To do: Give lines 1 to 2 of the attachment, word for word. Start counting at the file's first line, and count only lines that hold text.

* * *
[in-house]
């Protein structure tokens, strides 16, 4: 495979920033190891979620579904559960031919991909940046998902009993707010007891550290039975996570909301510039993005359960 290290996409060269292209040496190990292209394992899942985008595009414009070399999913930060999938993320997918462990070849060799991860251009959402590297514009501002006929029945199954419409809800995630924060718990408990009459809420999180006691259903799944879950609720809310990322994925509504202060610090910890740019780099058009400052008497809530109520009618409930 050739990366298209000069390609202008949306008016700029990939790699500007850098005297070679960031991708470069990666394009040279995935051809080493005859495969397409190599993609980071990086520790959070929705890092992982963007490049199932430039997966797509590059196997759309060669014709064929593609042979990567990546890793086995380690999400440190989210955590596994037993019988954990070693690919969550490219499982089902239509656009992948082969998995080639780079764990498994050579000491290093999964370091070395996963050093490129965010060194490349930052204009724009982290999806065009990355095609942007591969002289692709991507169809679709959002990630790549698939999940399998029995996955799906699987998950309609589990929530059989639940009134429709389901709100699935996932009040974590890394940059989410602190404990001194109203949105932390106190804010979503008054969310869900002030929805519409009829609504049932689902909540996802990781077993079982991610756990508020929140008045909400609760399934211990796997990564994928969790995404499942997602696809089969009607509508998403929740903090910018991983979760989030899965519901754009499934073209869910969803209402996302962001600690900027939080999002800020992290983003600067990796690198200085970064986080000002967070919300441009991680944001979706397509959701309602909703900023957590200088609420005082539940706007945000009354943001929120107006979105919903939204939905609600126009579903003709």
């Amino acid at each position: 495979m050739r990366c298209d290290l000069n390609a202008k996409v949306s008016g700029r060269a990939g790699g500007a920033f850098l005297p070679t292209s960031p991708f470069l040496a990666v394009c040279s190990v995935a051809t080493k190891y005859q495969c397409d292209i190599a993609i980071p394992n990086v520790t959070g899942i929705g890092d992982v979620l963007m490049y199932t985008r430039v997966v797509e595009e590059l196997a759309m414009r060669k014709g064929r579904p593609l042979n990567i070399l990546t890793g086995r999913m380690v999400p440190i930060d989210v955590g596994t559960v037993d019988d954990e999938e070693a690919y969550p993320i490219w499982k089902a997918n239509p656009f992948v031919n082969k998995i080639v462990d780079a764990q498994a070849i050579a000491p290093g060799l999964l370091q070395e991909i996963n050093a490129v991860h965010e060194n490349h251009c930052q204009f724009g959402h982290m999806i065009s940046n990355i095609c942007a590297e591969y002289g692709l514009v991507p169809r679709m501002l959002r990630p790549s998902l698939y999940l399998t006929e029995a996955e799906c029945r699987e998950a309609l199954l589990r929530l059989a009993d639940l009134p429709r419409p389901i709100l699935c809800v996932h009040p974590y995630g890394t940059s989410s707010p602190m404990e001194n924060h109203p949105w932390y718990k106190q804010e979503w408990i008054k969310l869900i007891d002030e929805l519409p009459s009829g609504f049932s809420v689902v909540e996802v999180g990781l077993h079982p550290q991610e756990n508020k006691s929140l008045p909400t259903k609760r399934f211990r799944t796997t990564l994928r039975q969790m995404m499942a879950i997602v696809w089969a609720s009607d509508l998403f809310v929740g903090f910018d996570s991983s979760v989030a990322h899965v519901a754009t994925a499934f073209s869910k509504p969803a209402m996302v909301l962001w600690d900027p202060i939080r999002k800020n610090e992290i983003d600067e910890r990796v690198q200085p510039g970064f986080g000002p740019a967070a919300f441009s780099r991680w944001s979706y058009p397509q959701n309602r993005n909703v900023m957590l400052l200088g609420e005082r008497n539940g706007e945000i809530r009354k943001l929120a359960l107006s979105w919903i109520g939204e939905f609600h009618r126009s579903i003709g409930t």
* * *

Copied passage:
[in-house]
């Protein structure tokens, strides 16, 4: 495979920033190891979620579904559960031919991909940046998902009993707010007891550290039975996570909301510039993005359960 290290996409060269292209040496190990292209394992899942985008595009414009070399999913930060999938993320997918462990070849060799991860251009959402590297514009501002006929029945199954419409809800995630924060718990408990009459809420999180006691259903799944879950609720809310990322994925509504202060610090910890740019780099058009400052008497809530109520009618409930 050739990366298209000069390609202008949306008016700029990939790699500007850098005297070679960031991708470069990666394009040279995935051809080493005859495969397409190599993609980071990086520790959070929705890092992982963007490049199932430039997966797509590059196997759309060669014709064929593609042979990567990546890793086995380690999400440190989210955590596994037993019988954990070693690919969550490219499982089902239509656009992948082969998995080639780079764990498994050579000491290093999964370091070395996963050093490129965010060194490349930052204009724009982290999806065009990355095609942007591969002289692709991507169809679709959002990630790549698939999940399998029995996955799906699987998950309609589990929530059989639940009134429709389901709100699935996932009040974590890394940059989410602190404990001194109203949105932390106190804010979503008054969310869900002030929805519409009829609504049932689902909540996802990781077993079982991610756990508020929140008045909400609760399934211990796997990564994928969790995404499942997602696809089969009607509508998403929740903090910018991983979760989030899965519901754009499934073209869910969803209402996302962001600690900027939080999002800020992290983003600067990796690198200085970064986080000002967070919300441009991680944001979706397509959701309602909703900023957590200088609420005082539940706007945000009354943001929120107006979105919903939204939905609600126009579903003709």